You buy low and sell high. You don't buy high and sell higher. That's not contrarianism. What is low and high is subjective of course, which is why an efficacy system of market exists in the first place. However, there's one indisputable explanation for why the market went up on any given day and that's because there's more buyers than sellers. When buyers feel the urgency more than sellers to transact on that particular day, the action drives the stock price upwards. Under those circumstances, sellers enjoy great liquidity and buyers have to pay a premium for the price in most cases.
This is the very same reason why some of the great investors around are advocating Value Investing. You buy when there are bloods on the street (everyone is fearing) and sell when there is party poops lying on the mainstreet. Okay fine, I made the last part out myself. What Howard is trying to say is basically in order to achieve immediacy, the sellers tend to sacrifice something else that is equally as important: Price (having to replace the "liquidity" factor for price). And as a buyer, the price discount that they accept makes an important contribution to the bargain hunter's excess return.
The Promise for Liquidity
According to Howard, one of his standing rules is that no investment vehicle should promise greater liquidity than what is afforded by its underlying assets.
If you ever encounter a salesperson that tries to talk to you and give promises in that manner, an investor should reflect and ask oneself what would be the source of that liquidity. Because if there are no such sources, the incremental liquidity is usually illusory, fleeting and unreliable. This is known as a Ponzi scheme as some of you may have heard of and the system gets exposed when markets freezed up or when the promise for liquidity is tested through in tough times.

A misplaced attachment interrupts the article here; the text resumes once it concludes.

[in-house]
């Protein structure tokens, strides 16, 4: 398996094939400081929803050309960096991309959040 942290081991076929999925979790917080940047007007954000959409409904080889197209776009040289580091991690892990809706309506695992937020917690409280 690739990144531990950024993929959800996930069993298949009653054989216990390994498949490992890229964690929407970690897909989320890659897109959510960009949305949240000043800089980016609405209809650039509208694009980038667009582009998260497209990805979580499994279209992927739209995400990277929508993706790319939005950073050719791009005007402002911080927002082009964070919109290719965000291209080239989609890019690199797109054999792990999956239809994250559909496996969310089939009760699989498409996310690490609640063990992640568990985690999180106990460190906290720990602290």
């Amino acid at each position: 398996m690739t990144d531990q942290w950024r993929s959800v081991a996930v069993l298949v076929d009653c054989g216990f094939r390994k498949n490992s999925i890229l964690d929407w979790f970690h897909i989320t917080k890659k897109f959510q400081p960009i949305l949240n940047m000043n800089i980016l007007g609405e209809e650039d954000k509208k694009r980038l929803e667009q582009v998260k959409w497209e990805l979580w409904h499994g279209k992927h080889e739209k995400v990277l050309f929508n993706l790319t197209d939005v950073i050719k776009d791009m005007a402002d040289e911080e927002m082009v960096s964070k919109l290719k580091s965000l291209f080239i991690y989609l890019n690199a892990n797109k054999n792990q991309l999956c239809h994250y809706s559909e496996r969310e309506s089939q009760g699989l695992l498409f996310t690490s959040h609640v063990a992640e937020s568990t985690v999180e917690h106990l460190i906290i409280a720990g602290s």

Liquidity is a good thing (everything else being equal) and Illiquidity is not necessarily a bad thing. What we need to remember is that liquidity isn't free. It usually comes at a cost and in the form of return foregone if the situational itself is not going in your favor.
Sizing one's portfolio based on the nature of the asset itself is a good start before going situational, which is a form of unsystematic risk that we cannot control. When situational consequences come in the form of a recession, things do change pretty rapidly and even the stock market, which an investor deemed to be liquid in nature, may seem to be "illiquid" at such times when they had to replace the liquidity factor with a price foregone.
Looking back at where we are now, it is pretty obvious that we are in a situation where many of the major central banks are pumping in liquidity in the form of easy monetary policies. When you have liquid assets circulating around the global market like what we have now, what we are going to get is an increased value of assets or a bubble until it pops out and it goes back to the norm.
The bottom line is pretty clear. Liquidity can be transient and paradoxical. It is plentiful when you don't require any attention from it but scarce when you need it most. Given the way it comes and goes quickly based on situational, it is dangerous to assume that the liquidity that is available in good times will still be there when the tide goes out.
According to Howard, the worst thing that an investor can do against illiquidity is to:
- Employ trading strategies under which an investor buys things by thinking how it would perform in the short run, not what they'll be worth in the long run.
- Being focused on what the market says your assets are worth, not what your analysis shows them to be worth.
- Buying with leverage that exposes you to the risk of a margin call in a declining market.
With that, I'll leave you to ponder around on the topics on liquidity and hope it'll give you better insights on how you should be approaching your investment towards the efficacy topics on liquidity.